Northern Ireland

Bus survey finds road worthiness defects and traffic offences

DVA official talking to van driver
Image caption Spot checks were carried out at random on roadsides across Northern Ireland

Almost one quarter of buses tested in NI had a serious road worthiness defect or were committing at least one serious traffic offence, a survey has found.

The figures were revealed by the Driver and Vehicle Agency in its first ever Northern Ireland Bus Compliance Survey.

Inspectors checked 483 buses for road worthiness and traffic offences, such as tax, insurance and licensing.

About one-sixth had a serious defect, while about 10% of the checks uncovered at least one serious traffic offence.

Stephen Spratt from the Driver and Vehicle Agency (DVA) said the survey was the "first of its kind" in Northern Ireland.


"It was very much about trying to gauge a benchmark on how compliant the bus industry was right across the board," he said.

"We considered vehicles being used for school transport, stage carriage and private hire services that the public generally would use and we also carried out some inspections at operators premises.

"We want to go back in a couple of years time and re-measure.

"Now that we have ascertained certain benchmarks, all of the work and the strategic approach and effort we're going to put in in the intervening period should hopefully pay off and see a marked improvement in compliance levels."

Mr Spratt said Northern Ireland had very much been "playing catch up" with compliance levels in the rest of the UK.

"There's a lot of work going on and being taken forward by the department the moment in trying to bring about better and more effective regulation through new legislative requirements placing a lot more emphasis onto operators," he added.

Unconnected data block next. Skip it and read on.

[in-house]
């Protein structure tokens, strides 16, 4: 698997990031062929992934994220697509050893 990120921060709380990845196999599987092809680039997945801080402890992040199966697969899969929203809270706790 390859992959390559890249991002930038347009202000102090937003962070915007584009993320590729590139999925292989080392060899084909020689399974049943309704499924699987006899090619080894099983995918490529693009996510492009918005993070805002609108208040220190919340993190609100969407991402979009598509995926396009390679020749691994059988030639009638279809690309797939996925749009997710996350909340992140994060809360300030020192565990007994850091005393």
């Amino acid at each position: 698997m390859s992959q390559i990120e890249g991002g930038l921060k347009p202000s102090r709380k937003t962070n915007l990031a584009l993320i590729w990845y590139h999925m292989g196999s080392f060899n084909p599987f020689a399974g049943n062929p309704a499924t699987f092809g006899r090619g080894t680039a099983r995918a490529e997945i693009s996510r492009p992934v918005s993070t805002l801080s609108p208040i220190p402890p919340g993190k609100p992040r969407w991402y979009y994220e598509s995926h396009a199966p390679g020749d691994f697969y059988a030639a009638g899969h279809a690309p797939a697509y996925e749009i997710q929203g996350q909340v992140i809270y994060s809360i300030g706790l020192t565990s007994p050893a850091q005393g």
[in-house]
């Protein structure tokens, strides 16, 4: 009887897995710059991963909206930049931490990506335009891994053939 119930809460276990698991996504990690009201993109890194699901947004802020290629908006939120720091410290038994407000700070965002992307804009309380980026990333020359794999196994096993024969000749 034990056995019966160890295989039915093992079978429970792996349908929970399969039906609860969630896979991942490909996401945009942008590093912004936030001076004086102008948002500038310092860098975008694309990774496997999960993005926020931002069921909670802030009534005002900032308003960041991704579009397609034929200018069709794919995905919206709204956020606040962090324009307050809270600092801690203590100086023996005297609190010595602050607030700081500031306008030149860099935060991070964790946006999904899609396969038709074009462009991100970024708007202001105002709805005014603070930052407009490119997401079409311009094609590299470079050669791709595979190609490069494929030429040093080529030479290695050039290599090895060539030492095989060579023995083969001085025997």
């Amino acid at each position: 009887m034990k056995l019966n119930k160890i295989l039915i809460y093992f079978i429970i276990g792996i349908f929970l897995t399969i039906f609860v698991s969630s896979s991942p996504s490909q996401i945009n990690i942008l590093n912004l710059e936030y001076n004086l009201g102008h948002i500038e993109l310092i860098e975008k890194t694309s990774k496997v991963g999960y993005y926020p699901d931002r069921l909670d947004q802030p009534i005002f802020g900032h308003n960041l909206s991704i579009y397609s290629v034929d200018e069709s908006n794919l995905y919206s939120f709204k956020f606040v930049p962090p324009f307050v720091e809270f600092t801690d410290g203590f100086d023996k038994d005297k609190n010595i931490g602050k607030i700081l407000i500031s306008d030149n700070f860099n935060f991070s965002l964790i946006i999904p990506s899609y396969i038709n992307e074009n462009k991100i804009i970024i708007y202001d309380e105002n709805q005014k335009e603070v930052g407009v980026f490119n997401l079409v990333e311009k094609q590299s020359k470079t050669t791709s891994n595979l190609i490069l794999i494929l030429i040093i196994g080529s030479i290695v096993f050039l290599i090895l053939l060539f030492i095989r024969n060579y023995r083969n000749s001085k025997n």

The survey identified a variety of mechanical defects, lights and signalling problems, braking faults, other PSV offences and issues with bodywork and interiors.


Environment Minister Alex Attwood said the report put a spotlight on bus operators and was "not good reading".

"This is not good enough, and a lot of work needs to be done to raise standards within the bus industry," he said.

"As minister, I have insisted that regulation is the way to go - for hauliers, taxis, and bus and coach operators."

He added: "With increased resourcing through the recruitment of additional full-time enforcement officers and the use of fixed penalty notices by my department, the levels of non compliance should reduce."

Roadside checks were carried out between January and March on randomly selected buses across Northern Ireland.

Safety record

The overall figure was similar to a survey of taxis, where no faults were found in 75.3% of vehicles tested, but this was significantly higher than the 68.8% figure in a comparable survey of HGVs.

In a statement, public transport operator Translink said it wanted to "assure all passengers that bus travel is very safe".

The company said it was aware that some of its buses had been included in the DOE survey but added that it had not seen the results yet.

However, Translink confirmed that it had not received any prosecution notices and insisted it "worked hard" to maintain its safety record

It added that 96% of all Translink buses passed their PSV roadworthiness assessment the first time.

The company said its buses recorded an average of 43m miles per year and claimed that travelling by passenger transport was "seven times safer than travelling by car".

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